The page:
Missa aeterna Christi munera – Giovanni Pierluigi da Palestrina (1525/6-1594)
Giovanni Pierluigi da Palestrina’s Missa aeterna Christi munera has been a favourite of church choirs for good reasons: its classic simplicity, its brevity, its clear singability and its four voice parts (only the second Agnus Dei divides the tenors). It is based on three melodic strands taken from the tune which gives the Mass its title, the hymn for Matins of Apostles and Evangelists; the fourth line of the verses has a repeat of the first line’s melody.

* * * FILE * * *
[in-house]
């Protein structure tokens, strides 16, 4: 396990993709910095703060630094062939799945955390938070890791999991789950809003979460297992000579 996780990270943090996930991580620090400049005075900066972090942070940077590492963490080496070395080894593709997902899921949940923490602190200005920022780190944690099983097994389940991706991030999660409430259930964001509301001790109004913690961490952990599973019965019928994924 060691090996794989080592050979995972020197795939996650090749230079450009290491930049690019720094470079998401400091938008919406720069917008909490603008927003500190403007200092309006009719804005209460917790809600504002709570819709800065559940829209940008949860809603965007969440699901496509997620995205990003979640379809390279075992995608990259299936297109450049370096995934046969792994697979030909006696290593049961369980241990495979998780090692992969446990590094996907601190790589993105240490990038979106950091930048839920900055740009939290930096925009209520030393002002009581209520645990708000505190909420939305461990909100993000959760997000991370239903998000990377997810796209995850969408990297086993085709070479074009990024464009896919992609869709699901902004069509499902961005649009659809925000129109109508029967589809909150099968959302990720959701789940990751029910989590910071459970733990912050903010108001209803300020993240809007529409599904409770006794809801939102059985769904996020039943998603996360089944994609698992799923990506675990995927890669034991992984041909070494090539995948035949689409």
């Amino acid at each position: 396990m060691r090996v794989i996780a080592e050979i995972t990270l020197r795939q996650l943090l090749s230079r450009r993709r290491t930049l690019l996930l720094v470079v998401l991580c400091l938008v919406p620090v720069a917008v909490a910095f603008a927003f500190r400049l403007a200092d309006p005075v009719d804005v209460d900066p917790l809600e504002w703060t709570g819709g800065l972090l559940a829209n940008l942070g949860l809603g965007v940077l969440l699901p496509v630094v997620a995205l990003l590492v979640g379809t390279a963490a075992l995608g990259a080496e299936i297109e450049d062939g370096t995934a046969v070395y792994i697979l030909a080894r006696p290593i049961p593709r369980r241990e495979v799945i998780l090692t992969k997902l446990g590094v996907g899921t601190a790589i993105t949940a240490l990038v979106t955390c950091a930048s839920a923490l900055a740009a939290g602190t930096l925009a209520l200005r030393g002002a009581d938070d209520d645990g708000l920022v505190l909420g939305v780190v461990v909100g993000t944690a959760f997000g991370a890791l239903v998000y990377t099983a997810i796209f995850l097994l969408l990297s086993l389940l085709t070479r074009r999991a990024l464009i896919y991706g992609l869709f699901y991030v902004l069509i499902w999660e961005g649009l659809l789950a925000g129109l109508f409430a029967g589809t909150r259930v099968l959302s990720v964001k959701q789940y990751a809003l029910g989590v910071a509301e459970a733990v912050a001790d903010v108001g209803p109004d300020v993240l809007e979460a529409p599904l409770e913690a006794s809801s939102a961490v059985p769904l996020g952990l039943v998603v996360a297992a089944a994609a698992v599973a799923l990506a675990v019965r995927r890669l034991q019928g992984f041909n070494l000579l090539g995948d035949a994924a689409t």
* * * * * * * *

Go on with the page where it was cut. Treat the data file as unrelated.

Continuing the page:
Palestrina employs these themes in turn in the opening Kyrie– Christe–Kyrie sections, passing them from voice to voice, transforming and elaborating them. He uses them in the lengthier Gloria and Credo in a less complicated way, alluding to them mainly in the top voice. In the later movements, Palestrina gently plays his variations in the most serene way, until, finally, in his second Agnus Dei, he produces a passage of great tranquillity as he groups the voices in parallel at ‘dona nobis pacem’, a moment that has captivated generations of singers.